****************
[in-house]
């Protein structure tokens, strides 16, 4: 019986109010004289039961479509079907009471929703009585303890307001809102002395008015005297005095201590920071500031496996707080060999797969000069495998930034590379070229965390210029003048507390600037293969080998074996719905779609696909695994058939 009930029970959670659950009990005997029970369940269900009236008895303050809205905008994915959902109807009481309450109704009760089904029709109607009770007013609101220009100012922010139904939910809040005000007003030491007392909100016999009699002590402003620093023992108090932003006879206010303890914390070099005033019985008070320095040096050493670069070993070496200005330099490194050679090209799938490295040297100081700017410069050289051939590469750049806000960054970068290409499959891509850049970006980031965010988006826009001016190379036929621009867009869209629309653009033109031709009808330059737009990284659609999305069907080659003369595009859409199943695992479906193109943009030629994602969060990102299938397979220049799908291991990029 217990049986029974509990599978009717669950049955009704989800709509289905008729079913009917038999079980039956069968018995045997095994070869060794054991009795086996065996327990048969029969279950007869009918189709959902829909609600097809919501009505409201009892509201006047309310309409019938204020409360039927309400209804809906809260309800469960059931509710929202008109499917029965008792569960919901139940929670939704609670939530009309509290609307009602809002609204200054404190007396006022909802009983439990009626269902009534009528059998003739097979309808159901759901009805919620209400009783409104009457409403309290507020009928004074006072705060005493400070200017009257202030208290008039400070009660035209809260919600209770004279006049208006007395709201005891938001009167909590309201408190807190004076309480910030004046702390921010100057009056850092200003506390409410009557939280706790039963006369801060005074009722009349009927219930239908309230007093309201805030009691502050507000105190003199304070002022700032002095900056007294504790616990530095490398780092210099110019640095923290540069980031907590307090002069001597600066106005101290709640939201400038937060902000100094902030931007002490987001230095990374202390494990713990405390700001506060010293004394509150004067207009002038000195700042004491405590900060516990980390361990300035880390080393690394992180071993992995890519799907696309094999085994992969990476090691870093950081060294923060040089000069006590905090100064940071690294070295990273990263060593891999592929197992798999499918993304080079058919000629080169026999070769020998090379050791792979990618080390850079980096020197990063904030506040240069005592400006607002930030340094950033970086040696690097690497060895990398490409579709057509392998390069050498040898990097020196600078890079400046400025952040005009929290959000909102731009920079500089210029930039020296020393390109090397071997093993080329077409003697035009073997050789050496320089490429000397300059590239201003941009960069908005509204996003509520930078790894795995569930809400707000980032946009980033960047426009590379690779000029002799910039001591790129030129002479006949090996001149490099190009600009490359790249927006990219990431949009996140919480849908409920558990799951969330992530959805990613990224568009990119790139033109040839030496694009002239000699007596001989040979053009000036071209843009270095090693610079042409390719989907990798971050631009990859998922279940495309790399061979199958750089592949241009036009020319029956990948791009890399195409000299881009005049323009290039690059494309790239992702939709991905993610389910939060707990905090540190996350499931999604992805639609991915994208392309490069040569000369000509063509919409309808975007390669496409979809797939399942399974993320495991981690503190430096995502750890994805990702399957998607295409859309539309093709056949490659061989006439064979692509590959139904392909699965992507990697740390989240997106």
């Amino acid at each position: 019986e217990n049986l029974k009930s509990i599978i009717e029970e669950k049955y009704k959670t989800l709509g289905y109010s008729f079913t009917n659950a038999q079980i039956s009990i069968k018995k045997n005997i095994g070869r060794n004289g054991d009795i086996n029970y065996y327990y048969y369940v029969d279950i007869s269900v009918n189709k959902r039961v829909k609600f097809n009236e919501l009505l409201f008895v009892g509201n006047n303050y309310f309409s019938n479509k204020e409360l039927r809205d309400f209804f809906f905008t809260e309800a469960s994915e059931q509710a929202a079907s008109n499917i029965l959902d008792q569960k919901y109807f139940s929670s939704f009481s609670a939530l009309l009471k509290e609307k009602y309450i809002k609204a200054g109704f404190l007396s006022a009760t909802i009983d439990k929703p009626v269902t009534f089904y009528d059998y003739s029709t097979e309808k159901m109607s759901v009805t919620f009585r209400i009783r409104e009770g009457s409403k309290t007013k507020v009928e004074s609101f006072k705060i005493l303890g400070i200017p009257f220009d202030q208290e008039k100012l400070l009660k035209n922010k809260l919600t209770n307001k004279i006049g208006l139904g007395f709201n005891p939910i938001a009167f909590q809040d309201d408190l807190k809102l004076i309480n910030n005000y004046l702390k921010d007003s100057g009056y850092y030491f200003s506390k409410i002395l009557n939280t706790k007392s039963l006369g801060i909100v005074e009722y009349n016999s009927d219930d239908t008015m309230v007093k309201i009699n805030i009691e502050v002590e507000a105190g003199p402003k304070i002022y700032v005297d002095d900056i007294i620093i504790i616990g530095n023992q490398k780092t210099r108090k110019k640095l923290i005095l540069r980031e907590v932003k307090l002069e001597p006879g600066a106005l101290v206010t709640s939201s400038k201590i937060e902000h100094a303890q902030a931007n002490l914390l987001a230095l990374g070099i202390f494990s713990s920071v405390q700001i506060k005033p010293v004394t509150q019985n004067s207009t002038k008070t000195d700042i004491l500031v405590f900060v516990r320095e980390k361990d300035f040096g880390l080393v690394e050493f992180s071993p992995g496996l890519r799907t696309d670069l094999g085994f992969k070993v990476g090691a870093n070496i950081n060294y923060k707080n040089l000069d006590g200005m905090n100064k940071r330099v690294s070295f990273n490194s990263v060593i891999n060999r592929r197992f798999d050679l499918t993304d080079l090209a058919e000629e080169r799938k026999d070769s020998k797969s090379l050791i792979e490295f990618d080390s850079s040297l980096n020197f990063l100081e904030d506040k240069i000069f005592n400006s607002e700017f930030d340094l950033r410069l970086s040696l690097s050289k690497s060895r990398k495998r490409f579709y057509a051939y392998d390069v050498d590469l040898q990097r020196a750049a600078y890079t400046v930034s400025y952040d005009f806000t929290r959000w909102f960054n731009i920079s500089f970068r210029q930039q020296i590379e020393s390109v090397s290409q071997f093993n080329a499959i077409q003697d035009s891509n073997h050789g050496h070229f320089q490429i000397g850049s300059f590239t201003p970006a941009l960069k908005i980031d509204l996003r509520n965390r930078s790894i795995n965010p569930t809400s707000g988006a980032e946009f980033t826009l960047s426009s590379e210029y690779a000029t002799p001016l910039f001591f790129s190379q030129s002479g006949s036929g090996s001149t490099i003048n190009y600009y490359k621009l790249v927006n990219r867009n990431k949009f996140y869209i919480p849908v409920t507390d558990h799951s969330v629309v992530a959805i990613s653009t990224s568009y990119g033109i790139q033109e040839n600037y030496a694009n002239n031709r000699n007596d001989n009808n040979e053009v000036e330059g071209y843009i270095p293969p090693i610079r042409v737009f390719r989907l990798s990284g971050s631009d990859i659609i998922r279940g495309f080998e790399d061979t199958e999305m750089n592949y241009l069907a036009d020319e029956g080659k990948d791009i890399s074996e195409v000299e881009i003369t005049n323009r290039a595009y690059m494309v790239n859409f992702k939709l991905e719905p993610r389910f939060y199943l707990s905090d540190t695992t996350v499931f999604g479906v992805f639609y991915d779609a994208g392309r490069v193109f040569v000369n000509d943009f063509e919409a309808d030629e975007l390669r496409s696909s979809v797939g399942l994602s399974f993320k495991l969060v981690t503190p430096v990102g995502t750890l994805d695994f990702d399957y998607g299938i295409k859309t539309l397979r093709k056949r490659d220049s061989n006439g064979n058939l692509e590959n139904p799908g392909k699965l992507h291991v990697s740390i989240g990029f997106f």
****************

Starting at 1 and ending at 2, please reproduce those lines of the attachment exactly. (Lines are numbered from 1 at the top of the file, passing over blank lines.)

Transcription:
[in-house]
């Protein structure tokens, strides 16, 4: 019986109010004289039961479509079907009471929703009585303890307001809102002395008015005297005095201590920071500031496996707080060999797969000069495998930034590379070229965390210029003048507390600037293969080998074996719905779609696909695994058939 009930029970959670659950009990005997029970369940269900009236008895303050809205905008994915959902109807009481309450109704009760089904029709109607009770007013609101220009100012922010139904939910809040005000007003030491007392909100016999009699002590402003620093023992108090932003006879206010303890914390070099005033019985008070320095040096050493670069070993070496200005330099490194050679090209799938490295040297100081700017410069050289051939590469750049806000960054970068290409499959891509850049970006980031965010988006826009001016190379036929621009867009869209629309653009033109031709009808330059737009990284659609999305069907080659003369595009859409199943695992479906193109943009030629994602969060990102299938397979220049799908291991990029 217990049986029974509990599978009717669950049955009704989800709509289905008729079913009917038999079980039956069968018995045997095994070869060794054991009795086996065996327990048969029969279950007869009918189709959902829909609600097809919501009505409201009892509201006047309310309409019938204020409360039927309400209804809906809260309800469960059931509710929202008109499917029965008792569960919901139940929670939704609670939530009309509290609307009602809002609204200054404190007396006022909802009983439990009626269902009534009528059998003739097979309808159901759901009805919620209400009783409104009457409403309290507020009928004074006072705060005493400070200017009257202030208290008039400070009660035209809260919600209770004279006049208006007395709201005891938001009167909590309201408190807190004076309480910030004046702390921010100057009056850092200003506390409410009557939280706790039963006369801060005074009722009349009927219930239908309230007093309201805030009691502050507000105190003199304070002022700032002095900056007294504790616990530095490398780092210099110019640095923290540069980031907590307090002069001597600066106005101290709640939201400038937060902000100094902030931007002490987001230095990374202390494990713990405390700001506060010293004394509150004067207009002038000195700042004491405590900060516990980390361990300035880390080393690394992180071993992995890519799907696309094999085994992969990476090691870093950081060294923060040089000069006590905090100064940071690294070295990273990263060593891999592929197992798999499918993304080079058919000629080169026999070769020998090379050791792979990618080390850079980096020197990063904030506040240069005592400006607002930030340094950033970086040696690097690497060895990398490409579709057509392998390069050498040898990097020196600078890079400046400025952040005009929290959000909102731009920079500089210029930039020296020393390109090397071997093993080329077409003697035009073997050789050496320089490429000397300059590239201003941009960069908005509204996003509520930078790894795995569930809400707000980032946009980033960047426009590379690779000029002799910039001591790129030129002479006949090996001149490099190009600009490359790249927006990219990431949009996140919480849908409920558990799951969330992530959805990613990224568009990119790139033109040839030496694009002239000699007596001989040979053009000036071209843009270095090693610079042409390719989907990798971050631009990859998922279940495309790399061979199958750089592949241009036009020319029956990948791009890399195409000299881009005049323009290039690059494309790239992702939709991905993610389910939060707990905090540190996350499931999604992805639609991915994208392309490069040569000369000509063509919409309808975007390669496409979809797939399942399974993320495991981690503190430096995502750890994805990702399957998607295409859309539309093709056949490659061989006439064979692509590959139904392909699965992507990697740390989240997106």